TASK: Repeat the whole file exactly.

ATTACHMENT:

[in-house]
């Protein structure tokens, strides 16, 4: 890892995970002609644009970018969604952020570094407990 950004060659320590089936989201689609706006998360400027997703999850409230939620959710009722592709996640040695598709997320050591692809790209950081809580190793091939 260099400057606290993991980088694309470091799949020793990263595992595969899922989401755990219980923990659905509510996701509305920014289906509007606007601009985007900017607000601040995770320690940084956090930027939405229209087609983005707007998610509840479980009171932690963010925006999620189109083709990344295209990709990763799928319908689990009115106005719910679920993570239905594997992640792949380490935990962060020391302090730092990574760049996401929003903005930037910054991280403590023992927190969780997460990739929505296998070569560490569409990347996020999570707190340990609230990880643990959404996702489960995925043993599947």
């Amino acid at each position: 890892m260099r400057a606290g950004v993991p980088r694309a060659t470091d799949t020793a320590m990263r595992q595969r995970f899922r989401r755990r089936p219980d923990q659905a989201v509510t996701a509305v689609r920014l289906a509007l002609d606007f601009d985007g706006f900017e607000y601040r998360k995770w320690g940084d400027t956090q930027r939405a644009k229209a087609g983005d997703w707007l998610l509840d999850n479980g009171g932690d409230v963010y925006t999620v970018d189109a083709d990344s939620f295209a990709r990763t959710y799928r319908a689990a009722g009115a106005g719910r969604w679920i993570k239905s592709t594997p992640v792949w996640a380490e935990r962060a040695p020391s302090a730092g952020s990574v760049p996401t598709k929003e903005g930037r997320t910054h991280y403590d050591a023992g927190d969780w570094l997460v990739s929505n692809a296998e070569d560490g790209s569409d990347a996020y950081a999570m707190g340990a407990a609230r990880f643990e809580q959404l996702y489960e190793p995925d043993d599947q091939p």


[in-house]
């Protein structure tokens, strides 16, 4: 890892995970002609644009970018969604952020570094407990 950004060659320590089936989201689609706006998360400027997703999850409230939620959710009722592709996640040695598709997320050591692809790209950081809580190793091939 260099400057606290993991980088694309470091799949020793990263595992595969899922989401755990219980923990659905509510996701509305920014289906509007606007601009985007900017607000601040995770320690940084956090930027939405229209087609983005707007998610509840479980009171932690963010925006999620189109083709990344295209990709990763799928319908689990009115106005719910679920993570239905594997992640792949380490935990962060020391302090730092990574760049996401929003903005930037910054991280403590023992927190969780997460990739929505296998070569560490569409990347996020999570707190340990609230990880643990959404996702489960995925043993599947």
């Amino acid at each position: 890892m260099r400057a606290g950004v993991p980088r694309a060659t470091d799949t020793a320590m990263r595992q595969r995970f899922r989401r755990r089936p219980d923990q659905a989201v509510t996701a509305v689609r920014l289906a509007l002609d606007f601009d985007g706006f900017e607000y601040r998360k995770w320690g940084d400027t956090q930027r939405a644009k229209a087609g983005d997703w707007l998610l509840d999850n479980g009171g932690d409230v963010y925006t999620v970018d189109a083709d990344s939620f295209a990709r990763t959710y799928r319908a689990a009722g009115a106005g719910r969604w679920i993570k239905s592709t594997p992640v792949w996640a380490e935990r962060a040695p020391s302090a730092g952020s990574v760049p996401t598709k929003e903005g930037r997320t910054h991280y403590d050591a023992g927190d969780w570094l997460v990739s929505n692809a296998e070569d560490g790209s569409d990347a996020y950081a999570m707190g340990a407990a609230r990880f643990e809580q959404l996702y489960e190793p995925d043993d599947q091939p």